Incisions made while performing minimally invasive surgery can be very small (a few millimeters), or somewhat larger (a few centimeters). Currently, in laparoscopic procedures, incisions larger than about five millimeters are typically sutured closed after completion of the surgery to prevent herniation. Suturing of such small incisions is problematic, however, for the simple reason that the surgeon can not get his fingers and/or instruments into the incision to suture the incision in the conventional manner.

Suturing of such small incisions is difficult enough in thin patients, and even more difficult in overweight or obese patients. In these patients, the thick layer of fat underlying the skin makes it difficult to reach the fascia, a layer of tough, fibrous tissue through which the suture should be anchored. For these reasons, it would be advantageous to provide special tools and methods to facilitate suturing of surgical incisions made during minimally invasive surgeries.

An existing tool for suturing small incisions is called a Grice needle. This device is a long needle into which a suture can be threaded. The needle is pushed through the fascia on one side of the incision into the patient's body cavity. The suture is then retrieved using a second needle which is penetrated on the opposite side of the incision which has an integral suture snare. Although workable, the use of the Grice needle can be problematic in closing trocar penetrations made in laparoscopic and other minimally invasive procedures, particularly after the viewing scope has been removed. Problems can also arise when the Grice needles are used in blind procedures where the extent of needle penetration cannot be observed.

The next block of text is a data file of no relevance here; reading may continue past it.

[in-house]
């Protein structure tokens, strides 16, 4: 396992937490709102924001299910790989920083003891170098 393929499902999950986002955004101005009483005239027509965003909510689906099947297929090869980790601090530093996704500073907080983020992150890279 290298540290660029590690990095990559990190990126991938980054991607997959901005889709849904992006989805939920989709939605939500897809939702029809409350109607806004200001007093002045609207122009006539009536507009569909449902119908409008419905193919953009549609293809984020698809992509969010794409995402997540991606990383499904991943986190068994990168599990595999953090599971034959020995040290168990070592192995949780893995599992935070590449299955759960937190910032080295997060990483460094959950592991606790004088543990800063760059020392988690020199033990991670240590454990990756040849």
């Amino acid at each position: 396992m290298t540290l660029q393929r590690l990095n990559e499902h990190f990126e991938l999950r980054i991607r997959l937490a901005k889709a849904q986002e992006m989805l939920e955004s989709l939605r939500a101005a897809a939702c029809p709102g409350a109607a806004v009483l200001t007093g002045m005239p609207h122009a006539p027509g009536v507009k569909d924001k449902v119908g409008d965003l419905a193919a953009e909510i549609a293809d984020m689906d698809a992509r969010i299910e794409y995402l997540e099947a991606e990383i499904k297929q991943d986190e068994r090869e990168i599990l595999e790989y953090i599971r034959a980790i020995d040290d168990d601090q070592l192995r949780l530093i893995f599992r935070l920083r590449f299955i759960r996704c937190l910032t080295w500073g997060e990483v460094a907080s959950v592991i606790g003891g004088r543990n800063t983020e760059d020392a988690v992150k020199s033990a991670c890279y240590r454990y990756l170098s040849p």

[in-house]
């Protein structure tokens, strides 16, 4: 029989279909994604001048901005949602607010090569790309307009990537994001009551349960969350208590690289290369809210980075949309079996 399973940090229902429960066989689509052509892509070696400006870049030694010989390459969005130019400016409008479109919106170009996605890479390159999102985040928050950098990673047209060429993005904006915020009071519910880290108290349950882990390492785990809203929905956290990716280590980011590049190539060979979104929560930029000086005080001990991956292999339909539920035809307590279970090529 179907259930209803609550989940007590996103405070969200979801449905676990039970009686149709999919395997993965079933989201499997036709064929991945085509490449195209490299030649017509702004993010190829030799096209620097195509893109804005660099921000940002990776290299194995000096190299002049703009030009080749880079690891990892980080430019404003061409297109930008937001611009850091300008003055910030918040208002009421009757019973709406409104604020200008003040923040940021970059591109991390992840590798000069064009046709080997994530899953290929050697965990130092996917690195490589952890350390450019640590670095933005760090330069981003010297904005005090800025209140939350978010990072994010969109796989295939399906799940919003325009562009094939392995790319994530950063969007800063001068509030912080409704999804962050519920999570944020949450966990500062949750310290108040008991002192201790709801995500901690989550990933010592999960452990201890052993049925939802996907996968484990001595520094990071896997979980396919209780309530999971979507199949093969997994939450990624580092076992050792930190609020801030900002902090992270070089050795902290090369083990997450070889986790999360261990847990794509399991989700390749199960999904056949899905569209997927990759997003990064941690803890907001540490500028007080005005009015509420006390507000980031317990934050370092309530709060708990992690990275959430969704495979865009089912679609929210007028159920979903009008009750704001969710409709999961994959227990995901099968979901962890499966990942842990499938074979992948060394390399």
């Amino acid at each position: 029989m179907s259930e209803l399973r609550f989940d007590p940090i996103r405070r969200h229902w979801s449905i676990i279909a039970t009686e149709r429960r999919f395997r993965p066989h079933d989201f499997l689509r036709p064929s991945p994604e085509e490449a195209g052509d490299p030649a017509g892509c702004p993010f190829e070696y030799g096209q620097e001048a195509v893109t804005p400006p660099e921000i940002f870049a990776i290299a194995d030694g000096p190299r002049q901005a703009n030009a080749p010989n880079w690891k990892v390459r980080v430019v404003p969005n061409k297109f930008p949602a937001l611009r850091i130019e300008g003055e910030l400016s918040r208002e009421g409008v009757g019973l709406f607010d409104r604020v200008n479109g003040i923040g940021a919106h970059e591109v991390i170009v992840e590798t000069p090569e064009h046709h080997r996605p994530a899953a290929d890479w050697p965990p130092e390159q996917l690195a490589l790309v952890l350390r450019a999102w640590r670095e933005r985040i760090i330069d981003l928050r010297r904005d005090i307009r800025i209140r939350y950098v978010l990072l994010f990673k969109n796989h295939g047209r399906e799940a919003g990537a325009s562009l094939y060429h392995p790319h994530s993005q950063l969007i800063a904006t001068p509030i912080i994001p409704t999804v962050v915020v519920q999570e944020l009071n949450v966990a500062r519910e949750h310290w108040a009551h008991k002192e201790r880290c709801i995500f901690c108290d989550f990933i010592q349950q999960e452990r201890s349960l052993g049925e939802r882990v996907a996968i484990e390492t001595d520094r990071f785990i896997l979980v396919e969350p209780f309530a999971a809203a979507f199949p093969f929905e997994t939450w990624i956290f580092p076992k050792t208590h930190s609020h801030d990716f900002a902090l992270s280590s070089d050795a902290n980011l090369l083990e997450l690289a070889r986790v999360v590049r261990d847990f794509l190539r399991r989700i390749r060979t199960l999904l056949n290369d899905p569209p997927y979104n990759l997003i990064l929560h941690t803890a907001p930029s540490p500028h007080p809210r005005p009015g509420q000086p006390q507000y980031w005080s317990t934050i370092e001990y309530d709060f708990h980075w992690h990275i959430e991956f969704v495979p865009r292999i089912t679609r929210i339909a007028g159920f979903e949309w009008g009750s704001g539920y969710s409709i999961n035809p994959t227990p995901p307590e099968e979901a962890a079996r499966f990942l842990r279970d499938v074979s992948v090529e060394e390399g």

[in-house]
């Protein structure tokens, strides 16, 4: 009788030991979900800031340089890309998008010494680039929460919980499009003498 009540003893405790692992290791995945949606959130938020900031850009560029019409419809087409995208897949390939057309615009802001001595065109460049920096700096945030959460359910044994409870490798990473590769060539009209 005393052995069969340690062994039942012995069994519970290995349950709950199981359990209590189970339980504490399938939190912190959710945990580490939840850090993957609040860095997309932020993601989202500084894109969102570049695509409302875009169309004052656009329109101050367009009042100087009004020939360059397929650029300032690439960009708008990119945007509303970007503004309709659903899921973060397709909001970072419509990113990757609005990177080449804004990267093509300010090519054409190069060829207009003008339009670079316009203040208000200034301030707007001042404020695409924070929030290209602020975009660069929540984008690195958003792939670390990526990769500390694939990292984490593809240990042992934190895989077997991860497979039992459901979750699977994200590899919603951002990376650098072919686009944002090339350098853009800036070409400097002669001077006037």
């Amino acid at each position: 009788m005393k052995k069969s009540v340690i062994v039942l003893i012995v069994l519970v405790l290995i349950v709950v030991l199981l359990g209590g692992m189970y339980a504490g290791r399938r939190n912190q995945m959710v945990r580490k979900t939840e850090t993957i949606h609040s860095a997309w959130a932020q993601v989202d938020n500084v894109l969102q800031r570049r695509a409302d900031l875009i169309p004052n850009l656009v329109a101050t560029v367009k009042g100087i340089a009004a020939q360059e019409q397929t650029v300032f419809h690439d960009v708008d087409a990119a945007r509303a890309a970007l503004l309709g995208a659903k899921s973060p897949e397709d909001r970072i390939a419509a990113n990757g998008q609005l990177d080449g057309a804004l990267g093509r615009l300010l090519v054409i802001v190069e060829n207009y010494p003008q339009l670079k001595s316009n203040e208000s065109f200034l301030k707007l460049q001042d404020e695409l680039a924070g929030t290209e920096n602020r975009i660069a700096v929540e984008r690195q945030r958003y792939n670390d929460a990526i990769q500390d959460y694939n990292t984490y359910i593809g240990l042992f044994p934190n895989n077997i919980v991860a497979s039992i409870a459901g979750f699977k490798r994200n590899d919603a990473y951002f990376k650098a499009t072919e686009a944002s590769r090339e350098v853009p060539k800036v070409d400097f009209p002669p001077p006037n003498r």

Another device for suturing percutaneous penetrations is described in a sales brochure published by Rema-Medizintechnik GmbH (Germany). The Rema "Deep Suture" device includes a handle, a control screw, and a shaft upon which a pair of special needles are mounted. Although operation is not clearly described, the device is apparently used by inserting the shaft through an incision and turning the control screw to deploy a pair of needles radially outward so that they lie on opposite sides of the penetration. The device is then hand lifted to penetrate the needles through the fascia from inside the body. The needles are then removed from the handle, and suture extending between the needles pulled and tied to close the penetration.

While perhaps offering some improvement over the Grice needle, the Rema device is less than ideal in some significant respects. First, the Rema device is complex and would be costly to produce. Second, the fixed positioning of the special needles on the shaft limits the surgeon's flexibility in placing sutures around the incision. Additionally, the needles are directed outward in a parallel fashion and exit through the skin. Thus, the surgeon is not able to suture the fascia while allowing the overlying tissue to heal without sutures. The device is likely too expensive to be disposable and must therefore be cleaned and carefully sterilized between uses. Adequate cleaning and sterilization of a surgical device, especially one having a number of recesses in which blood can collect, is often difficult to achieve.

For the reason noted above, it would be advantageous to provide an improved suturing device and method. Ideally, the improved device would be compact and of simple construction. The device should allow for flexibility in deployment, and in particular should allow the surgeon to suture the fascia layer and/or peritoneum in percutaneous penetrations without suturing the overlying tissue (thus providing a more secure suture with reduced scarring). It would be particularly advantageous if the improved device could be made sufficiently inexpensive to be disposable so that resterilization would not be required.